American trailer. The film was also known as THE WEREWOLF VS. THE VAMPIRE WOMAN .
Though the film was released in America, and even had a paperback, it was not the big success as it was in Spain, where for 1971, it overtook the success of a lot of domestic horror films and firmly established Naschy as a "horror stat." After the personal disappointment of LOS MONSTRUOS DEL TERROR and LA FURIA DEL HOMBRE LOBO, Naschy must have been relieved to have this film work the way he envisioned. His director this time around was Leon Klimovsky, an Argentinian-born cineaste who already had years of experience in directing, both in Argentina and now in Spain.
The United States release is curious, in that a major distributor did not pick it up, but rather a smaller company, First Leisure Entertainment. The music score was changed and the film slightly edited. As Walpugis Night is unknown in America, the film was titled as THE WEREWOLF VS. THE VAMPIRE WOMAN. It was not a tax shelter, however, and was shown across the country. The film also had a poster and photos, and that paperback (which had little to do with the film). Despite its nationwide showing, this American version has not yet seen an authoritative release on DVD or Blu-Ray.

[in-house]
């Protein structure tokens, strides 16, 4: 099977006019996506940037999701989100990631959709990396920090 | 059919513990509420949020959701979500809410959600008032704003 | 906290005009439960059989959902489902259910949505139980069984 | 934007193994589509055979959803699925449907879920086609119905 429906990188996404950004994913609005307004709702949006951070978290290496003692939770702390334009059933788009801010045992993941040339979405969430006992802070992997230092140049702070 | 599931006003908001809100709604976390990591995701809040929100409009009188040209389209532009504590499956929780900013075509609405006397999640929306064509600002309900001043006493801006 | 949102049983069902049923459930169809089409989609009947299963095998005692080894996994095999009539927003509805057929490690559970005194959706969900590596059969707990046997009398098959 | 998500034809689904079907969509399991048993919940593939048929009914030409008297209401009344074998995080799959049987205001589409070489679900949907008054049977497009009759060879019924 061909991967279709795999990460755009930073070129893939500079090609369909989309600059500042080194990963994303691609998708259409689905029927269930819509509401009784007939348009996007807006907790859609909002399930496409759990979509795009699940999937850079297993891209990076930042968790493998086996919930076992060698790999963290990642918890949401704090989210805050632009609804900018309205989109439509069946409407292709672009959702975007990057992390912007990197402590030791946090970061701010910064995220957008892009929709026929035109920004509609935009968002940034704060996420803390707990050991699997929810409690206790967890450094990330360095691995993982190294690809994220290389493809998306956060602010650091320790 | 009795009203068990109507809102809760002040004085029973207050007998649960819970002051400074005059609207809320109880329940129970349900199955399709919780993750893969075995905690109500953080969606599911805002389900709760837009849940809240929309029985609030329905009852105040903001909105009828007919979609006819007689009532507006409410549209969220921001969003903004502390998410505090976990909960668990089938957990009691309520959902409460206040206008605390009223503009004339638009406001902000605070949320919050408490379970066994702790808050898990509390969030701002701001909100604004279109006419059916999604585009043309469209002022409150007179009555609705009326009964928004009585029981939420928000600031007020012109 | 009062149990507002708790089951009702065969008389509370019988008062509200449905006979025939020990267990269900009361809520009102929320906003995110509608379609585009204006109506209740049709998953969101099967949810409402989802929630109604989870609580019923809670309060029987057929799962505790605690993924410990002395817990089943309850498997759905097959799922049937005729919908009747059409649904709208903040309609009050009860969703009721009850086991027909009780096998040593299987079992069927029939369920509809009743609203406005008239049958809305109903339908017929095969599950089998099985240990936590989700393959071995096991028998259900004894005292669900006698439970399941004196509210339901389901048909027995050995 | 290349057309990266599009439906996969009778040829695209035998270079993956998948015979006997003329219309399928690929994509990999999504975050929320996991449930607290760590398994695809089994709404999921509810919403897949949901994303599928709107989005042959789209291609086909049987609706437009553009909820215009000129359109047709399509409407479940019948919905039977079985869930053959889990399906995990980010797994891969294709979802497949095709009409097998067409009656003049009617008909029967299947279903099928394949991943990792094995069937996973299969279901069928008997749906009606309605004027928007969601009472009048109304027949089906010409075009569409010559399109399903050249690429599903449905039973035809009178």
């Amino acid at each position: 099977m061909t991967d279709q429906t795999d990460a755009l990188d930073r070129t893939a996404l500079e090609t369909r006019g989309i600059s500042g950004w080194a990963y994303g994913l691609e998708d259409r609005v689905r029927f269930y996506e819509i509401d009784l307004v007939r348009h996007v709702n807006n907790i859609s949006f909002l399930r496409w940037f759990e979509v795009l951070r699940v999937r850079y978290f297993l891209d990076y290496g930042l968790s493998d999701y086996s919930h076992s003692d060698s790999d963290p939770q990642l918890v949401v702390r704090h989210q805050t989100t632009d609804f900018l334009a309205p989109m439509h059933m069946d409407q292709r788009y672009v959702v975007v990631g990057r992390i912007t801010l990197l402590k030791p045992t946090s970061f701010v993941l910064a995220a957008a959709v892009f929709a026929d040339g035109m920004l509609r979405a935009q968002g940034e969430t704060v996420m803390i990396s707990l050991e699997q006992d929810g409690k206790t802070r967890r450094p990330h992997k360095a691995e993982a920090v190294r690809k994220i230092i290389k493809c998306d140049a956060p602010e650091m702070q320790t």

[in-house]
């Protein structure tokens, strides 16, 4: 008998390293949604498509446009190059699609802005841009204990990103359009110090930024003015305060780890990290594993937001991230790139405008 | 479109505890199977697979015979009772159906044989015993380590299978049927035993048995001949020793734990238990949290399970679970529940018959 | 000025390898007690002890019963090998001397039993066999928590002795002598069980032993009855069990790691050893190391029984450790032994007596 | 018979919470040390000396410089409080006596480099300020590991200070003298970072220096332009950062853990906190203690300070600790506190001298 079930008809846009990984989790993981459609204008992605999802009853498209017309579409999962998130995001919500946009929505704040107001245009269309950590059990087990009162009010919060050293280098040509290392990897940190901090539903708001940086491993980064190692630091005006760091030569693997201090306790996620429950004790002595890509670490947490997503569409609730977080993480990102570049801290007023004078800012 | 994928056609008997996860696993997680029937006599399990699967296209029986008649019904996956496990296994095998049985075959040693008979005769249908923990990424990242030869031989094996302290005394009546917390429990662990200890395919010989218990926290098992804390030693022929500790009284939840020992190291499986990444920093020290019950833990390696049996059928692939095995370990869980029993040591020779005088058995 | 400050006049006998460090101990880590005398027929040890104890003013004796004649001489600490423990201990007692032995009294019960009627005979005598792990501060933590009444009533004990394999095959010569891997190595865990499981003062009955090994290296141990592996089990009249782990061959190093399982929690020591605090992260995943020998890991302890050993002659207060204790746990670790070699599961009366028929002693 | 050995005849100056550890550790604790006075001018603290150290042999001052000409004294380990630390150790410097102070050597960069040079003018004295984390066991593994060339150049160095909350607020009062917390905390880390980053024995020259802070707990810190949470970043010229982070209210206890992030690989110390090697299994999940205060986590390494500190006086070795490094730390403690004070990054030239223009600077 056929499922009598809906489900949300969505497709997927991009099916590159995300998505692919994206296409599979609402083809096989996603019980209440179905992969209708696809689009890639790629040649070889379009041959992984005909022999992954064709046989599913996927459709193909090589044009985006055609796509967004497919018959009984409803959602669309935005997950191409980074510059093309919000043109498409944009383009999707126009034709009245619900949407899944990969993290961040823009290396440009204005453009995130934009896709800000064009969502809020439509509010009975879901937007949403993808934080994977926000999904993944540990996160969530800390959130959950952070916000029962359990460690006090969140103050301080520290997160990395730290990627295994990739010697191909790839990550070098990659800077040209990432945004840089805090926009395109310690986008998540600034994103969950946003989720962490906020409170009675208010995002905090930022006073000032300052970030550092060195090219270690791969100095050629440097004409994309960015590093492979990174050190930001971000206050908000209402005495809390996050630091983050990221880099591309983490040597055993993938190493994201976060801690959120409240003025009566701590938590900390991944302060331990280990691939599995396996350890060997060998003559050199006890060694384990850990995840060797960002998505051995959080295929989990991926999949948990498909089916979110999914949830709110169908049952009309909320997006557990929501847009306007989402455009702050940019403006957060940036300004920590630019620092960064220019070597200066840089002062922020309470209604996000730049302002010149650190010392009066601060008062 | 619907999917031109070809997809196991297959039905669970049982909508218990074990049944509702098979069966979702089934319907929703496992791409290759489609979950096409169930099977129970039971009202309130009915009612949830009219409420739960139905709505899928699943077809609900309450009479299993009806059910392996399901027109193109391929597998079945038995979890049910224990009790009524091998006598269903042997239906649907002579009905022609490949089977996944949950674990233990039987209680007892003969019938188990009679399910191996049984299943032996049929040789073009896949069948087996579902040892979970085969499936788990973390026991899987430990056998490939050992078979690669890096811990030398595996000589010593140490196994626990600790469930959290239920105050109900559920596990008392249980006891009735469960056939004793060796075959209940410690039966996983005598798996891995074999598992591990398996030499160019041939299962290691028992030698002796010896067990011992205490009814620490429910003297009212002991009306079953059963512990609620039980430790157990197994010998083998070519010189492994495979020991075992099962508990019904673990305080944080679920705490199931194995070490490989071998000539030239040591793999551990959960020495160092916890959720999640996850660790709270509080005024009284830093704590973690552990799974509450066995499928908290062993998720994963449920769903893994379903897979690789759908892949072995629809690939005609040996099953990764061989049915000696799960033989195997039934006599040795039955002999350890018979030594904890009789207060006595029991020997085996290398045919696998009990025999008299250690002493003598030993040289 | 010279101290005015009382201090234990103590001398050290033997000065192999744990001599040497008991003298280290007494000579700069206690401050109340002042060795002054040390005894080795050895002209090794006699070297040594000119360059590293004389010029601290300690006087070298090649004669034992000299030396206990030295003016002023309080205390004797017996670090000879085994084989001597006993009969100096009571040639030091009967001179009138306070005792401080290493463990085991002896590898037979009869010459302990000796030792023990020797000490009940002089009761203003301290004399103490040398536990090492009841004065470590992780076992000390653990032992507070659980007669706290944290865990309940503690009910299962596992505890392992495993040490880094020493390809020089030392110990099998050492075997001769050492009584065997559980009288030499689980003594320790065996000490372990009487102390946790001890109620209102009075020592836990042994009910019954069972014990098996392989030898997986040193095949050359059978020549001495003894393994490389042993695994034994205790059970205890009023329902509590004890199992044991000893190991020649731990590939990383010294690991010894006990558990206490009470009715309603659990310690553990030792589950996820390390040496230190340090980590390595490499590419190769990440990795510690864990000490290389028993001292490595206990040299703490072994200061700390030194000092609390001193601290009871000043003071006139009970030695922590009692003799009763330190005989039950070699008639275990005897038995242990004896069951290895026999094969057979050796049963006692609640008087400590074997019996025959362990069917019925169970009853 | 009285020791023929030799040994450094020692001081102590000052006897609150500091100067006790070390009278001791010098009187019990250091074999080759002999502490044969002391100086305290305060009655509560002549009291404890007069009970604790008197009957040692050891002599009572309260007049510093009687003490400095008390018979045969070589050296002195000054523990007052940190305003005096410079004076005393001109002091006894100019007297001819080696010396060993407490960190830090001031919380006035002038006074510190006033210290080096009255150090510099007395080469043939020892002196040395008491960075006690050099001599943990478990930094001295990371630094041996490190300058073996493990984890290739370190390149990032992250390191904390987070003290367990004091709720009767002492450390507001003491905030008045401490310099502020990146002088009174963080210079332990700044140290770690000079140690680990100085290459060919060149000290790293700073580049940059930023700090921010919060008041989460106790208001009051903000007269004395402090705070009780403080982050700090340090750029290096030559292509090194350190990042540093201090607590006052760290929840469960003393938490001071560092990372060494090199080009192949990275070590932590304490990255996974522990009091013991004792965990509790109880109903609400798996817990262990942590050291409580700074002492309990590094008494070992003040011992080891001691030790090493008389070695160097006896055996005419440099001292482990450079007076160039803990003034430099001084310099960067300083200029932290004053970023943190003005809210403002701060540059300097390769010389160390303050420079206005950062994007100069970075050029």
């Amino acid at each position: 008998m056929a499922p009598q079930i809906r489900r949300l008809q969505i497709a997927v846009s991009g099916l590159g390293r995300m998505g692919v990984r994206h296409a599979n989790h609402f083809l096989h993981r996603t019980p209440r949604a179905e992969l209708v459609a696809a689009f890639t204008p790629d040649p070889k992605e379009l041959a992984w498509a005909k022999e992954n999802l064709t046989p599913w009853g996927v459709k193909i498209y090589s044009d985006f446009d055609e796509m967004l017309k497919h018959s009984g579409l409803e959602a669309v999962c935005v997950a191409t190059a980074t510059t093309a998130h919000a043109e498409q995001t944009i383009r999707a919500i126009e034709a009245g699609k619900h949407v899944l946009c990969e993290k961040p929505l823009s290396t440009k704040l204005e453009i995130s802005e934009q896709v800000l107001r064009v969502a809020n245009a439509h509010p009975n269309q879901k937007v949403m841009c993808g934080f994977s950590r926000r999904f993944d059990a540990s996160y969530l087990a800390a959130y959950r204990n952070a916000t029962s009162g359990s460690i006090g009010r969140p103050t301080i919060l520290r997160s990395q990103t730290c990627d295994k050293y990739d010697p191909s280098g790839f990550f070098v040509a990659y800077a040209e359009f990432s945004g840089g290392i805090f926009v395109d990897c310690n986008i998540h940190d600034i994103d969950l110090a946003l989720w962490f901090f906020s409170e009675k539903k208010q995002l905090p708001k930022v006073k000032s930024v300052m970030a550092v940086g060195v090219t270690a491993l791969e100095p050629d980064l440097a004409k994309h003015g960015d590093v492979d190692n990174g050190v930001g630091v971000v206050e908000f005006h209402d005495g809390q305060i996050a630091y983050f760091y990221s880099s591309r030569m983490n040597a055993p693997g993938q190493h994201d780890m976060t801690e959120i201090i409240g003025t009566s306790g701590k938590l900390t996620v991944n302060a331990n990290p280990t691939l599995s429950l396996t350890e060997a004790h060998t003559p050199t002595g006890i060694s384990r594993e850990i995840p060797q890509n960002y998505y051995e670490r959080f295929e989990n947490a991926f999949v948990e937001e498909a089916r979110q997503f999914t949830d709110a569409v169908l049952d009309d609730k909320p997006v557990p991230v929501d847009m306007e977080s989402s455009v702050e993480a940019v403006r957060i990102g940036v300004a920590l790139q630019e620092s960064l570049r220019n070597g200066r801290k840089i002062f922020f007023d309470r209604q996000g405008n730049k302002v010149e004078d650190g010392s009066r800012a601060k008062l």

The authoritative European version was released on DVD, as WEREWOLF SHADOW, by Anchor Bay in 2002. This DVD was not the First Leisure edit. Germany did a Blu-Ray version, containing an English track, and it is this German release that is illegally copied by American bootleggers. Yes, Blu-Rays can be duplicated.
Trailer for the American edit, THE WEREWOLF VS. THE VAMPIRE WOMAN